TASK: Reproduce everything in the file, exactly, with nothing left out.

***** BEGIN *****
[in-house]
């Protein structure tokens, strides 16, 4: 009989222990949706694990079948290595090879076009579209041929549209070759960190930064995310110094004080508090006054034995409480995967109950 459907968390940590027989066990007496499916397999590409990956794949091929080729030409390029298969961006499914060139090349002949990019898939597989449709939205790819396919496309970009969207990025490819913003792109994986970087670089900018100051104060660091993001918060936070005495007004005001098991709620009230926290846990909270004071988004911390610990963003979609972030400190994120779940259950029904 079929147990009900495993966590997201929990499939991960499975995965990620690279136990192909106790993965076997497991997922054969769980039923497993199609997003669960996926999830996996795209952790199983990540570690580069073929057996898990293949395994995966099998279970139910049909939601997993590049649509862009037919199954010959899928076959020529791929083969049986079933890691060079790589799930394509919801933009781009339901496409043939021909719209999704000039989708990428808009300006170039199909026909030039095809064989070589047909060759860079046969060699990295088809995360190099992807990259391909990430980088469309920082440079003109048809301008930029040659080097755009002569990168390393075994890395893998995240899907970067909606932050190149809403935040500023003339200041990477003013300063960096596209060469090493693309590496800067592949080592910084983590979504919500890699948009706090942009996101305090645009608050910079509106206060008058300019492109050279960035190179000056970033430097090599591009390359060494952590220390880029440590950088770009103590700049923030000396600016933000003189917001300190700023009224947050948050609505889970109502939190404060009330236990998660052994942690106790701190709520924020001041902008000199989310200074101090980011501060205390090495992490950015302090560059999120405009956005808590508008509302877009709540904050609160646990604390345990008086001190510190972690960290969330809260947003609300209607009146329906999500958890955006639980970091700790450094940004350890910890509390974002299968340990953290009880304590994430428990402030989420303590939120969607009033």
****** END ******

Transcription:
[in-house]
């Protein structure tokens, strides 16, 4: 009989222990949706694990079948290595090879076009579209041929549209070759960190930064995310110094004080508090006054034995409480995967109950 459907968390940590027989066990007496499916397999590409990956794949091929080729030409390029298969961006499914060139090349002949990019898939597989449709939205790819396919496309970009969207990025490819913003792109994986970087670089900018100051104060660091993001918060936070005495007004005001098991709620009230926290846990909270004071988004911390610990963003979609972030400190994120779940259950029904 079929147990009900495993966590997201929990499939991960499975995965990620690279136990192909106790993965076997497991997922054969769980039923497993199609997003669960996926999830996996795209952790199983990540570690580069073929057996898990293949395994995966099998279970139910049909939601997993590049649509862009037919199954010959899928076959020529791929083969049986079933890691060079790589799930394509919801933009781009339901496409043939021909719209999704000039989708990428808009300006170039199909026909030039095809064989070589047909060759860079046969060699990295088809995360190099992807990259391909990430980088469309920082440079003109048809301008930029040659080097755009002569990168390393075994890395893998995240899907970067909606932050190149809403935040500023003339200041990477003013300063960096596209060469090493693309590496800067592949080592910084983590979504919500890699948009706090942009996101305090645009608050910079509106206060008058300019492109050279960035190179000056970033430097090599591009390359060494952590220390880029440590950088770009103590700049923030000396600016933000003189917001300190700023009224947050948050609505889970109502939190404060009330236990998660052994942690106790701190709520924020001041902008000199989310200074101090980011501060205390090495992490950015302090560059999120405009956005808590508008509302877009709540904050609160646990604390345990008086001190510190972690960290969330809260947003609300209607009146329906999500958890955006639980970091700790450094940004350890910890509390974002299968340990953290009880304590994430428990402030989420303590939120969607009033």